About Allen…


Allen was born March 16, 1994 in Tracy, California as the youngest of identical twins. In October of 1998 he moved to Colorado with his family (dad Brian, mom Emi, sister Brianna and twin brother Evan) and temporarily made Highlands Ranch his home. After moving to Parker the next year when their new house was completed, Allen attended Cherokee Trail Elementary and Sierra Middle School before graduating from Chaparral High in the Class of 2012. He chose Fort Lewis College after touring the campus and falling in love with the Durango area. Allen always enjoyed the beauty of nature and hiking trails in the Colorado mountains, so this was the perfect fit for him to study business. He found out he automatically met school requirements for International Business after traveling to Taiwan and staying with a family friend at their home in Changhua for three weeks, so Allen decided to switch majors. His life plans came together sometime in his sophomore year when he discovered he “had the knack for numbers” and switched majors again even though he’d need an extra year of tough bookkeeping and auditing courses.

Sadly, Allen Duke was only five weeks from graduating with an Accounting degree at FLC when he died. He had such a bright future and the whole world ahead of him.

The Allen Duke Memorial Foundation was established to honor Allen’s short life and carry on his memory by helping others as he did without seeking recognition or compensation for work. We are committed to picking up where Allen left off so his death will not mean the end of his legacy.

If You Knew Allen (quotes from his friends)…

“I’m not actually a very share-and-care type of person, and I don’t make a habit of posting my inner most thoughts on social media. Nobody wants to hear that anybody is perfect, because it sounds like a load of crap when you say it about someone who recently passed away, but Allen was perfect to me. I’m not an easy person to get to know and I’m extremely introverted. The first time I met Allen was in the cafeteria at FLC when he literally just plopped down in the seat next to me and started having this conversation about pencils (of all things?? Haha). And Allen was just magical – he makes you feel like you’re the only person that exists when he talks to you. It’s like everyone else is just a small splash and Allen comes along like a tidal wave, and he doesn’t even KNOW that he has that effect on people.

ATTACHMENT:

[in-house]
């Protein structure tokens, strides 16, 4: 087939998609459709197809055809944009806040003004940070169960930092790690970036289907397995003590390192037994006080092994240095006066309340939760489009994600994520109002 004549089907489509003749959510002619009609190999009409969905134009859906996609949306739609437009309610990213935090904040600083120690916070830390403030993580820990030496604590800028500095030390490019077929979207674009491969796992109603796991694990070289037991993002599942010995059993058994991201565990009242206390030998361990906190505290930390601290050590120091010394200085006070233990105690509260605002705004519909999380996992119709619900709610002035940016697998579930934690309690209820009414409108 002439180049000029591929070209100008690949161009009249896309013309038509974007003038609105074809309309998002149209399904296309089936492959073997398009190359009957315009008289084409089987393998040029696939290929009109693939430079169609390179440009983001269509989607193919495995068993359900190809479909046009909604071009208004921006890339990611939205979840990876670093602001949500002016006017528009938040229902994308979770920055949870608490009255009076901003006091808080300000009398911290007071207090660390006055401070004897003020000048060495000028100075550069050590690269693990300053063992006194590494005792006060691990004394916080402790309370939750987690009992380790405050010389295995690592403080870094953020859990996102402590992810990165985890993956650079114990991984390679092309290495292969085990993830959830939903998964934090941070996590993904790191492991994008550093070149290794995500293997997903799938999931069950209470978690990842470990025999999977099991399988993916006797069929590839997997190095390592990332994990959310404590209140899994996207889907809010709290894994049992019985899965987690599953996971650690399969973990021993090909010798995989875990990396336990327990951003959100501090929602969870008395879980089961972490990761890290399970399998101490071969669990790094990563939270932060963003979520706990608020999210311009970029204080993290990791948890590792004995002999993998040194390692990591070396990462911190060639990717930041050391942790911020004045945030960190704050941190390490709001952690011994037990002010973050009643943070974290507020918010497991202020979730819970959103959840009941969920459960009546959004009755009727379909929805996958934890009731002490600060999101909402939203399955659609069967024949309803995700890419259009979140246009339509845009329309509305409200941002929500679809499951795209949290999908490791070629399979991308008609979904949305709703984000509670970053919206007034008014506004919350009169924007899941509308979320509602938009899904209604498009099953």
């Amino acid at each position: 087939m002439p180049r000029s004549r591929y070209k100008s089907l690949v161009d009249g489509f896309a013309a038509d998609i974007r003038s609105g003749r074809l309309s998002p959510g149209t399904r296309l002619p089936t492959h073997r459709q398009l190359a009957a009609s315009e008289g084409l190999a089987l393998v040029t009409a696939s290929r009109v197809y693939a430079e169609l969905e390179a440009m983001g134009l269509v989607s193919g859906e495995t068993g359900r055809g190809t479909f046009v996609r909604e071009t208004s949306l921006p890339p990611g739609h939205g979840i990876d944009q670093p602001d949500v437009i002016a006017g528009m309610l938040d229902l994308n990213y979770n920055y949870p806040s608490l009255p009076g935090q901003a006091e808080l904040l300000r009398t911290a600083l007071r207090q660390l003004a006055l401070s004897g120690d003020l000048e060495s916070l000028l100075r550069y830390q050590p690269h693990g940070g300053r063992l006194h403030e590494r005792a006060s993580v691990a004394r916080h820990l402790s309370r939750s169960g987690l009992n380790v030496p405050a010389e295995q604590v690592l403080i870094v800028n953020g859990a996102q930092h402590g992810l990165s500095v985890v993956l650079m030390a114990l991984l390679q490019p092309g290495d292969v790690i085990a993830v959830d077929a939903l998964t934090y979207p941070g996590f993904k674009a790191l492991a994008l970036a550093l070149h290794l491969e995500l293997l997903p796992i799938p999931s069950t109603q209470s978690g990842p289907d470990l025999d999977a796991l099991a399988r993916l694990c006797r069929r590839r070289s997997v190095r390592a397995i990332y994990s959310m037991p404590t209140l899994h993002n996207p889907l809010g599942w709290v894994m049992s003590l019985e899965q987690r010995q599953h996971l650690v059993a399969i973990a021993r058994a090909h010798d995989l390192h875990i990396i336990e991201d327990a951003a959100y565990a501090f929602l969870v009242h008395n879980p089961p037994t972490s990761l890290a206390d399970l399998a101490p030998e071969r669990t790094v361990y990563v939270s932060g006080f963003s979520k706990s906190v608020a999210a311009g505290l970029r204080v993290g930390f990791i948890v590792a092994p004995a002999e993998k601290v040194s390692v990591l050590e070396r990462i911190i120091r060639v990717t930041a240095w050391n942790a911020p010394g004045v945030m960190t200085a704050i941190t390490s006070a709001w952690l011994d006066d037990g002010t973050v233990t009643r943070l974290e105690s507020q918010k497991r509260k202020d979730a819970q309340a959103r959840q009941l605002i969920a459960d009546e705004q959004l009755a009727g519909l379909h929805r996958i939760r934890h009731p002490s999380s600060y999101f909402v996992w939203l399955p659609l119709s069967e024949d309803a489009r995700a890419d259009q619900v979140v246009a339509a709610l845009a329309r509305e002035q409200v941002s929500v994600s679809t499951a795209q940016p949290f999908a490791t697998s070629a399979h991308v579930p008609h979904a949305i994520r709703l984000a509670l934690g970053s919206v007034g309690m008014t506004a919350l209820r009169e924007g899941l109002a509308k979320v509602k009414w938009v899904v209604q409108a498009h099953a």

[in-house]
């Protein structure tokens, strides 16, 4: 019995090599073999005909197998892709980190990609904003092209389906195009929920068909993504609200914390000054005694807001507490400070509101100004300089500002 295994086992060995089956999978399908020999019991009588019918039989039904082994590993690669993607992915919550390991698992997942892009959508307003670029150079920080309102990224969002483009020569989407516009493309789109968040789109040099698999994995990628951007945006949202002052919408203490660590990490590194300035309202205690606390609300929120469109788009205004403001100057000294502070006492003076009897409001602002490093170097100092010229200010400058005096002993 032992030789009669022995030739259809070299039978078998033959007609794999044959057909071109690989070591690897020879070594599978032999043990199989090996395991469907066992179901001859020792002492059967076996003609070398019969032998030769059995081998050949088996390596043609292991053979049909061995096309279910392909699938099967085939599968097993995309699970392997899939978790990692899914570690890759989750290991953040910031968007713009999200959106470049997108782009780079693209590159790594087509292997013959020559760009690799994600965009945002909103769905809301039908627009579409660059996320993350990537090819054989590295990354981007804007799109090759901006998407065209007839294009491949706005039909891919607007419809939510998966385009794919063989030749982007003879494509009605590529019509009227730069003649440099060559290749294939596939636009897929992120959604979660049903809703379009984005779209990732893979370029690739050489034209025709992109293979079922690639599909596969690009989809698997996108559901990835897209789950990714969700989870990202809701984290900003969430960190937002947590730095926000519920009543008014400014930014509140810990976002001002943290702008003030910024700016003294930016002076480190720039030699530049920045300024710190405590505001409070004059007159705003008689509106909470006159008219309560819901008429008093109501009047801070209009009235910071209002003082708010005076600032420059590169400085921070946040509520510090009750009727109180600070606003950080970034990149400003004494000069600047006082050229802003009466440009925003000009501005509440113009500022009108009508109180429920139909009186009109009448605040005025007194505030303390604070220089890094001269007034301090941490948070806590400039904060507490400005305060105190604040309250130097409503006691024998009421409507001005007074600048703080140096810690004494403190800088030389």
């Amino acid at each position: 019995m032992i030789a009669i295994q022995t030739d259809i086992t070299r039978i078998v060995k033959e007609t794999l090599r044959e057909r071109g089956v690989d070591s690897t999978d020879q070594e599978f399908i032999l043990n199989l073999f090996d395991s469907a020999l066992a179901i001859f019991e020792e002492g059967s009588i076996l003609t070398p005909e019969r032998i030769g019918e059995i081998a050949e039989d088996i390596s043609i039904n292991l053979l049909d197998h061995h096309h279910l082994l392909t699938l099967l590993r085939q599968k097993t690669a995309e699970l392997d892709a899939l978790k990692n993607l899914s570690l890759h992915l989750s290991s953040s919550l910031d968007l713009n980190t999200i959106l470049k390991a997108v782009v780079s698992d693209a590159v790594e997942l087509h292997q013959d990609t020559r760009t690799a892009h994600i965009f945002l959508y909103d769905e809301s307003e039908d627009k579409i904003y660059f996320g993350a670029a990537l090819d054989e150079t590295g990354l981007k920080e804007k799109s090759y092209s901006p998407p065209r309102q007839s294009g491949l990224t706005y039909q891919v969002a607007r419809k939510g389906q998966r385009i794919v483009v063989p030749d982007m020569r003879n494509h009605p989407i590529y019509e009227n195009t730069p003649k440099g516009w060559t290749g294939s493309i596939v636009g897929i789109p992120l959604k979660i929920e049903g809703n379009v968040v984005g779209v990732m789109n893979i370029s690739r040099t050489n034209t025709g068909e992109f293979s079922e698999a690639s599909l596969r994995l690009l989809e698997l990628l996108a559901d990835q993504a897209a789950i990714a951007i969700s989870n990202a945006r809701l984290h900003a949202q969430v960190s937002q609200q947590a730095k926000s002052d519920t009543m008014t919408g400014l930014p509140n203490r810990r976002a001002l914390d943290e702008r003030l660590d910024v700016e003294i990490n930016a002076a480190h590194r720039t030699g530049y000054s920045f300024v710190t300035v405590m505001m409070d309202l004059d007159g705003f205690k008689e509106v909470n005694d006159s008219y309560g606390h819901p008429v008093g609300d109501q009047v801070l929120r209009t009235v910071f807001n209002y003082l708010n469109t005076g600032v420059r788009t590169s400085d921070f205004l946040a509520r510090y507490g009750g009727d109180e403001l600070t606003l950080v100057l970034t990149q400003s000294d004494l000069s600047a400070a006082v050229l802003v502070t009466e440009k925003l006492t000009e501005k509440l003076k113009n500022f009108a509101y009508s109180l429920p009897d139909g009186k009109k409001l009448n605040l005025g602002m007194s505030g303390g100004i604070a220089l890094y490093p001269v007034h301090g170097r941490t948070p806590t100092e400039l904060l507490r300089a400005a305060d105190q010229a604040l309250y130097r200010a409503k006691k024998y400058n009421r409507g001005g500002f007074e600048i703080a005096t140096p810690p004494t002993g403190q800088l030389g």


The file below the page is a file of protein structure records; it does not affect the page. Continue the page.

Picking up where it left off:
I miss Allen too, more than I probably should. Which is a very strange thing for me because, like I said before, I don’t find myself connecting much with a lot of people. He was unbelievably special. My heart breaks for you and your family.”

From Mileah

“I just wanted you and your family to know that I give Allen all the credit for me getting into the Interior Design Program @ NDSU. As happy and proud as I am of the time I put into my projects, Allen was the real driving force and motivation. After I heard about Allen’s death, I completely shut down and was so emotionally torn to shreds. I was a wreck in class, cried off and on and had trouble concentrating or eating. I really considered not going through with my review to get into this program. I was honestly a huge mess. But after going to Denver for Allen’s Memorial, I came back and knew he was always with me and he was kicking my butt every step of the way to get my portfolio done. I had to write an essay portion so I wrote it on a quote Allen told me at camp during a deep heart-to-heart conversation. He said ‘You’re always learning, it shapes who you are, how you are and what you are, and you’re learning something new every day. And the day you stop learning is the day you die.’

From Myranda

“I just wanted to offer my condolences to you and your family. Your son Allen was the first person I met at FLC, we were seated by each other at Freshman Convocation. I just remember him being super inviting and he made me feel comfortable in a really uneasy time. It was scary for me to move off to college– where I didn’t know a single person.

I sat with him at breakfast and we hung out from time to time in the union, mostly in our first year of college. But I’d seen him around and talked casually to him all through school; he was so warm and friendly. I graduated in May of 2016, as our student body president. I wasn’t able to attend his memorial. But I’ve thought about him a lot, since the accident.You raised a kind, gentle human that made the world a better place, at least my world– during a very formative time in my life. I am sorry for your family’s loss, and we are all deeply saddened. And I hope your family is healing.

My heart goes out to you all.”

From Lindley